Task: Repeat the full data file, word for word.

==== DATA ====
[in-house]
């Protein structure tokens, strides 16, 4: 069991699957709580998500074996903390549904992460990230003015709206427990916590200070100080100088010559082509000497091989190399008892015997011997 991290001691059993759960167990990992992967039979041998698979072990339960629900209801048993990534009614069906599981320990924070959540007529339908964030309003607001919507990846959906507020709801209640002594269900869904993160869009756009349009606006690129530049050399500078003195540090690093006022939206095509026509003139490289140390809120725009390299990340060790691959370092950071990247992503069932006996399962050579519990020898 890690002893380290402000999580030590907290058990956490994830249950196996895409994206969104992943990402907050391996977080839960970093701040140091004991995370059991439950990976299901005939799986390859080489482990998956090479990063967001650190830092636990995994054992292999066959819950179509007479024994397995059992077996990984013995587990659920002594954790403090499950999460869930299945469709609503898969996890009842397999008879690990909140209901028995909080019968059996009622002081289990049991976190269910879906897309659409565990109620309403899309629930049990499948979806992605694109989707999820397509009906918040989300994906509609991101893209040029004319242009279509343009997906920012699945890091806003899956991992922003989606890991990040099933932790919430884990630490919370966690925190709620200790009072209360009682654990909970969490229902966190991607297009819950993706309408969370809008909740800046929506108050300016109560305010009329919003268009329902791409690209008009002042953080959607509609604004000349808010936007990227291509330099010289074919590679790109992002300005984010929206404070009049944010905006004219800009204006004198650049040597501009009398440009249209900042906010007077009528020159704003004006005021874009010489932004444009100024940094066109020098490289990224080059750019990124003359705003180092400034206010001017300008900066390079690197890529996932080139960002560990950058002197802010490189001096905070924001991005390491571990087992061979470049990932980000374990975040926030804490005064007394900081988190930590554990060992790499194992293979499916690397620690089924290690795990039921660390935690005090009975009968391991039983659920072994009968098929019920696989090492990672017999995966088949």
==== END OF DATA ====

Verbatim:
[in-house]
């Protein structure tokens, strides 16, 4: 069991699957709580998500074996903390549904992460990230003015709206427990916590200070100080100088010559082509000497091989190399008892015997011997 991290001691059993759960167990990992992967039979041998698979072990339960629900209801048993990534009614069906599981320990924070959540007529339908964030309003607001919507990846959906507020709801209640002594269900869904993160869009756009349009606006690129530049050399500078003195540090690093006022939206095509026509003139490289140390809120725009390299990340060790691959370092950071990247992503069932006996399962050579519990020898 890690002893380290402000999580030590907290058990956490994830249950196996895409994206969104992943990402907050391996977080839960970093701040140091004991995370059991439950990976299901005939799986390859080489482990998956090479990063967001650190830092636990995994054992292999066959819950179509007479024994397995059992077996990984013995587990659920002594954790403090499950999460869930299945469709609503898969996890009842397999008879690990909140209901028995909080019968059996009622002081289990049991976190269910879906897309659409565990109620309403899309629930049990499948979806992605694109989707999820397509009906918040989300994906509609991101893209040029004319242009279509343009997906920012699945890091806003899956991992922003989606890991990040099933932790919430884990630490919370966690925190709620200790009072209360009682654990909970969490229902966190991607297009819950993706309408969370809008909740800046929506108050300016109560305010009329919003268009329902791409690209008009002042953080959607509609604004000349808010936007990227291509330099010289074919590679790109992002300005984010929206404070009049944010905006004219800009204006004198650049040597501009009398440009249209900042906010007077009528020159704003004006005021874009010489932004444009100024940094066109020098490289990224080059750019990124003359705003180092400034206010001017300008900066390079690197890529996932080139960002560990950058002197802010490189001096905070924001991005390491571990087992061979470049990932980000374990975040926030804490005064007394900081988190930590554990060992790499194992293979499916690397620690089924290690795990039921660390935690005090009975009968391991039983659920072994009968098929019920696989090492990672017999995966088949």